When this phenomenon was discussed on a radio breakfast show (here in NZ) recently, the host was mocking the idea of trading in things that don't really exist but only had theoretical, notional value on paper... his co-host/producer/side-kick buddy interrupted halfway through and said "sorry Mike, I missed the beginning... what are you talking about ? Wall Street ?"
He had a point.
"Value" is subjective. Anything can have value. "Virtual" is also a bit of a misnomer... a term that get's applied to anything in the digital domain.
If I make some music, record it as an MP3 then destroy the original master recordings, is that MP3 only "virtual music" ? Is it nonesense (as the copyright holder) to charge someone for taking a copy of the MP3 ?
Or if I create a company and then decide to sell "bits" of it by creating 1 billion "shares", that didn't previously exist....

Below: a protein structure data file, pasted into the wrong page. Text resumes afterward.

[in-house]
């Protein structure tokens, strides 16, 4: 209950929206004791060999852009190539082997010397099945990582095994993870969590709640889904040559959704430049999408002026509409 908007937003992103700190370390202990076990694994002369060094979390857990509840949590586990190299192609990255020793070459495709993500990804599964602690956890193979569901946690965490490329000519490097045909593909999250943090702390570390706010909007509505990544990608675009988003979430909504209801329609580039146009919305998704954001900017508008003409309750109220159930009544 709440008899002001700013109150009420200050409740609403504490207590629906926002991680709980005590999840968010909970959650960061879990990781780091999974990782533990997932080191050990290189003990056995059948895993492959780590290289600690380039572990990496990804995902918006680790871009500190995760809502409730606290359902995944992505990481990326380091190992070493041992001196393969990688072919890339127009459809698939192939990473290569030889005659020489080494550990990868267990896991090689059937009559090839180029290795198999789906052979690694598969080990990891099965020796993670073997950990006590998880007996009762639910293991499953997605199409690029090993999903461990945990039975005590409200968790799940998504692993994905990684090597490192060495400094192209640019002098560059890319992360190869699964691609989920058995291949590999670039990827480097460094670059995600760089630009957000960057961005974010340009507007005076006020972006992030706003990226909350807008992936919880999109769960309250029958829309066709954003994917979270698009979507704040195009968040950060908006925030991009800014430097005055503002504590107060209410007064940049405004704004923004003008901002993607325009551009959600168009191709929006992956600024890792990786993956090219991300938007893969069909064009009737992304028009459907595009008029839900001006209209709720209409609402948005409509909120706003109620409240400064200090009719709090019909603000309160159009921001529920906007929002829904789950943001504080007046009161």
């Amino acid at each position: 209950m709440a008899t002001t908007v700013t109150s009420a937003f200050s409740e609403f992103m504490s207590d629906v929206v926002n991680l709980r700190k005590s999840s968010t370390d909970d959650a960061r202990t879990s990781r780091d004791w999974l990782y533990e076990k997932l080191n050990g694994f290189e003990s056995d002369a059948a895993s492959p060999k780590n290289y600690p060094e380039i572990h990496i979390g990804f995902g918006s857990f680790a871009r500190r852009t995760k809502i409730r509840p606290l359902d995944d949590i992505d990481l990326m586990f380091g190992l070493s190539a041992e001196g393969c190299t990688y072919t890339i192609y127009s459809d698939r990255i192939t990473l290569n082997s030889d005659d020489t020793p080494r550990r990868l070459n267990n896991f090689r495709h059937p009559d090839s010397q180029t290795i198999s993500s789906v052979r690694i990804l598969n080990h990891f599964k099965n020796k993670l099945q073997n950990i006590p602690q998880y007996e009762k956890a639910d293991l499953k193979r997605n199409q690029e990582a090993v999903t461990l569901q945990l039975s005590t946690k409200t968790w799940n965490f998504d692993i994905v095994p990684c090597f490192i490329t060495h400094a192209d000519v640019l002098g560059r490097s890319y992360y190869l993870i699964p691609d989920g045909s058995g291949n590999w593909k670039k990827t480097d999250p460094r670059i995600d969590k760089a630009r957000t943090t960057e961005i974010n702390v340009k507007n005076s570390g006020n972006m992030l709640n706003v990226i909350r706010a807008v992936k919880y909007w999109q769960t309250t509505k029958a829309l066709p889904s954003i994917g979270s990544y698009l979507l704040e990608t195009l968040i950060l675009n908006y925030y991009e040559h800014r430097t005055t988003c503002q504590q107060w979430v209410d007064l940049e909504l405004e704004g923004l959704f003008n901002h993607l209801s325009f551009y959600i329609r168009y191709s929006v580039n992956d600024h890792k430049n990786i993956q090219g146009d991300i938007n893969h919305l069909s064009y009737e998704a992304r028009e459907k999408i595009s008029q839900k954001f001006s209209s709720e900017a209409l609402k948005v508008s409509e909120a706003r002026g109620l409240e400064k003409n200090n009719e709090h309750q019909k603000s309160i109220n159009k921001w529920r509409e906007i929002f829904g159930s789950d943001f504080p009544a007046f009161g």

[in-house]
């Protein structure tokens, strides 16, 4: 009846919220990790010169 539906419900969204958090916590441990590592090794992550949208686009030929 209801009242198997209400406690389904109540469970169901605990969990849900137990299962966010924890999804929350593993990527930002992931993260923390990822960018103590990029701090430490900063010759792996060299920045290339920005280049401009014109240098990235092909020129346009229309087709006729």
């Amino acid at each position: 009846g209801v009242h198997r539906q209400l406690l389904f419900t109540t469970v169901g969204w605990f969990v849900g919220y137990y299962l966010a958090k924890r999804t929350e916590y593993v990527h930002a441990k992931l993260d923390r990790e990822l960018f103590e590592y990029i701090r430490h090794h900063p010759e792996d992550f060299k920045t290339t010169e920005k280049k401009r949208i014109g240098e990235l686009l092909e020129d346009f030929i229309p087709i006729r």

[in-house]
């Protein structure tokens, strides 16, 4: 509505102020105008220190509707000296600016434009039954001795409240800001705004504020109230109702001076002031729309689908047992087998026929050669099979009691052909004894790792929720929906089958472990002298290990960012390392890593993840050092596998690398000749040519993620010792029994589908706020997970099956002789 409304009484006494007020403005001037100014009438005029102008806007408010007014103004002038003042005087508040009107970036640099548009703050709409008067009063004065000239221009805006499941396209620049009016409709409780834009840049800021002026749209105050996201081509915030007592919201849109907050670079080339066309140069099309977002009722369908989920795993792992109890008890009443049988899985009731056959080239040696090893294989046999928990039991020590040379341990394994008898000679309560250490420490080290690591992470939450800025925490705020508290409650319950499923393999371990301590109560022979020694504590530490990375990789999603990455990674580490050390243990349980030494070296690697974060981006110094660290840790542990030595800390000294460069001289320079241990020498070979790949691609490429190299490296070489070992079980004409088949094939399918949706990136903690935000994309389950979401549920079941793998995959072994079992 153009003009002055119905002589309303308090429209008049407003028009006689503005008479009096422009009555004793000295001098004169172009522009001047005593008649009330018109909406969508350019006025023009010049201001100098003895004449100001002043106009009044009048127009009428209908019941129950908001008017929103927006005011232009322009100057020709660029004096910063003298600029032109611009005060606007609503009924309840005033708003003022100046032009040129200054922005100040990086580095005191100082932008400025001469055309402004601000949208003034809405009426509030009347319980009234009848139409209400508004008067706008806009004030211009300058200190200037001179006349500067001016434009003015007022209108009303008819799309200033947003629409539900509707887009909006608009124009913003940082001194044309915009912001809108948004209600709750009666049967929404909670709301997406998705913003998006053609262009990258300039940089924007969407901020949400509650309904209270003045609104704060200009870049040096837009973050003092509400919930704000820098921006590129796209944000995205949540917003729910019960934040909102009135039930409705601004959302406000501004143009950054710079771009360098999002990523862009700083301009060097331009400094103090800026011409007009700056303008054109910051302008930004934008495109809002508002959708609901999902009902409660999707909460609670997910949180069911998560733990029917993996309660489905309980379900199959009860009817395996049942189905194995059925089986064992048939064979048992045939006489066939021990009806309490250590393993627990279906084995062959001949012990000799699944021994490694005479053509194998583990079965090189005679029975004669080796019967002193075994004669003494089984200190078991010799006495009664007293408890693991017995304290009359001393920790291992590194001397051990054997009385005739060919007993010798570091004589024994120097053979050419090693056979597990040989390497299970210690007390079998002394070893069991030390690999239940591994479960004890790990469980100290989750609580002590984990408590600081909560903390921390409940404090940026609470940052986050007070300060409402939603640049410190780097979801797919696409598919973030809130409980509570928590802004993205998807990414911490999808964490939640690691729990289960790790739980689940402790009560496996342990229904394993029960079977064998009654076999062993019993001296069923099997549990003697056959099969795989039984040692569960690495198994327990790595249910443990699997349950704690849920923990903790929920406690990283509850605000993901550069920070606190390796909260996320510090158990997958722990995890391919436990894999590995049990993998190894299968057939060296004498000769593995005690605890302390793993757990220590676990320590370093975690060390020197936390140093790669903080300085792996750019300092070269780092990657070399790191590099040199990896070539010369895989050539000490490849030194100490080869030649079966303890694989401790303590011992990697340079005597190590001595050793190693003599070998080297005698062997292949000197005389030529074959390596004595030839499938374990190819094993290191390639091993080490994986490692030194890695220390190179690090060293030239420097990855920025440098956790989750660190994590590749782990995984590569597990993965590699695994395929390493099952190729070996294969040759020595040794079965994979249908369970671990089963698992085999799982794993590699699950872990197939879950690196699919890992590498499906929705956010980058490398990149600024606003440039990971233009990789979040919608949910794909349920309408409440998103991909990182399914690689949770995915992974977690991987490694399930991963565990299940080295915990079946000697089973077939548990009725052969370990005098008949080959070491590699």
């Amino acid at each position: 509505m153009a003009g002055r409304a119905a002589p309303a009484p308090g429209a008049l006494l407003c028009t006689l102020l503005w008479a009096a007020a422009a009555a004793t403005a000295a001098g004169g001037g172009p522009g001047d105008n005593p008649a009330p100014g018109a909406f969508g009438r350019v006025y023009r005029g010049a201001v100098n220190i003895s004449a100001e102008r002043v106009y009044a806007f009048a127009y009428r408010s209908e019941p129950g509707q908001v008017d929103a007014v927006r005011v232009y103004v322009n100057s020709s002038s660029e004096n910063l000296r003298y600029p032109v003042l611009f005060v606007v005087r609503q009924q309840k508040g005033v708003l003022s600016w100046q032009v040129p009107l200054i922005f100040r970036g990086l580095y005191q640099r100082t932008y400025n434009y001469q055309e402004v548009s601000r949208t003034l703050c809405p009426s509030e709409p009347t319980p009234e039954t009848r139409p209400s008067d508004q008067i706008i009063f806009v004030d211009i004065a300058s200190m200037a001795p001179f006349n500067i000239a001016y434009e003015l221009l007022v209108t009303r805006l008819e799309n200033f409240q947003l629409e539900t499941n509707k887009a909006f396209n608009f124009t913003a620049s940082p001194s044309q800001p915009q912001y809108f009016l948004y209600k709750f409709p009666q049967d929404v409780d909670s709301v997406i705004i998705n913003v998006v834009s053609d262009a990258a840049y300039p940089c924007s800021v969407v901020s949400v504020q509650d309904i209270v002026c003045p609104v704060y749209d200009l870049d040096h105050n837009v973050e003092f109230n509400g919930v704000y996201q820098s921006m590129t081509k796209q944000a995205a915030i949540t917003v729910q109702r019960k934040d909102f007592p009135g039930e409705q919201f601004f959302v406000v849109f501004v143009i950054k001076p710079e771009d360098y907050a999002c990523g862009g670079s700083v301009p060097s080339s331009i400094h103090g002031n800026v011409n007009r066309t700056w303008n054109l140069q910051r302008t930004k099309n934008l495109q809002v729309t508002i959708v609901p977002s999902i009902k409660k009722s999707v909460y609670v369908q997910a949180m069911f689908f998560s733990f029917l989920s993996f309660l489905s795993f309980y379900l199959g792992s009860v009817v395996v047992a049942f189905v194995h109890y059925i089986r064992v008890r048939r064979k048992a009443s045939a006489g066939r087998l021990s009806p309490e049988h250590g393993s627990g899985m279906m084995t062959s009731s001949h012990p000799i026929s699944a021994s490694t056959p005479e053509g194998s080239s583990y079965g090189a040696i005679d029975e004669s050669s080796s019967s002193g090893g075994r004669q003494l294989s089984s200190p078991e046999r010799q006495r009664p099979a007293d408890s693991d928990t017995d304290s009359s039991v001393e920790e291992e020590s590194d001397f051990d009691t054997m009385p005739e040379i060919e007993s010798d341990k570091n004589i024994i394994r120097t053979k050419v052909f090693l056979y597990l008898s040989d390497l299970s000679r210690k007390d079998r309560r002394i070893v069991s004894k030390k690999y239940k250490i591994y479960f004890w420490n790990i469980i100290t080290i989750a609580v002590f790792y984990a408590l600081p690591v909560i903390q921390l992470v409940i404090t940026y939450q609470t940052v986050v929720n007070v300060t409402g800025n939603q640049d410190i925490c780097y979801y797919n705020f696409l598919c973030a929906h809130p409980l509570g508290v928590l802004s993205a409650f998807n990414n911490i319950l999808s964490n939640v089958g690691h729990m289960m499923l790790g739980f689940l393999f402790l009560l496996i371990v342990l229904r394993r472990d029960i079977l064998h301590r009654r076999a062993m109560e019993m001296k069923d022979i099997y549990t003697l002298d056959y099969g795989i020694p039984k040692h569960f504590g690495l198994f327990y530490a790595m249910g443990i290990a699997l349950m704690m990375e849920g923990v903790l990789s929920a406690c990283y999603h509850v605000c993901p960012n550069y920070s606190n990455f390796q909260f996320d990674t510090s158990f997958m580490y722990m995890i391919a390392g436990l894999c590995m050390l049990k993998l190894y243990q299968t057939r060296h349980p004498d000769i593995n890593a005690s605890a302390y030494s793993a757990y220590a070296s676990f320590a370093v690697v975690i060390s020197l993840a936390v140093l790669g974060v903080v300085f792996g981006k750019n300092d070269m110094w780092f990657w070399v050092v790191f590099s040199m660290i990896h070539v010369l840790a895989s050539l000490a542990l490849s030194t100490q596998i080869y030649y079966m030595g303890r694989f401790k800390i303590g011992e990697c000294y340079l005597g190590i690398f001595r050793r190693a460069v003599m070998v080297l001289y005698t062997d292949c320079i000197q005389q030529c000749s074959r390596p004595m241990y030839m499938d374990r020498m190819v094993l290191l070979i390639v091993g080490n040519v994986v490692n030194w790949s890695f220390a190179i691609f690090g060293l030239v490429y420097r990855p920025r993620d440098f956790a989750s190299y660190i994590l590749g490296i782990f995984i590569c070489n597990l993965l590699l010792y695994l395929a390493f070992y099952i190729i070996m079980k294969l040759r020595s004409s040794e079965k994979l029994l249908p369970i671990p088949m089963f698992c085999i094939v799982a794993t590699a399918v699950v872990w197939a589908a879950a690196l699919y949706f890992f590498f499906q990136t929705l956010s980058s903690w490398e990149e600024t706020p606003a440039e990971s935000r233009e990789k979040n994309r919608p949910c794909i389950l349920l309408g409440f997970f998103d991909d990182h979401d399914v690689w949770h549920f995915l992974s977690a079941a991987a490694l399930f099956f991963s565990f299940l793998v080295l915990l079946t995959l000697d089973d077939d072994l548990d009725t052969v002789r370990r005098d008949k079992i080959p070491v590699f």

The real problem I have with this story is the idea that some credibility is attributed to the venture on the basis of Sam Morgan getting involved. Sam Morgan got lucky - he created an NZ equivalent to ebay (TradeMe) which if truth be told is a crock of shite in comparison to the service that inspired it. He was then lucky to sell it at a ridiculously inflated price to a company that ought to have known better and has been kicking itself for being so stupid ever since.
He got lucky - he's not some sort of investment genius.
If the headline was "Lotto winner invests $2.5m in firm" we wouldn't be so interested, but that is essentially what happened.
Mines the one with the decent auction/classifieds site for NZ that we all dream might one day be created, in the pocket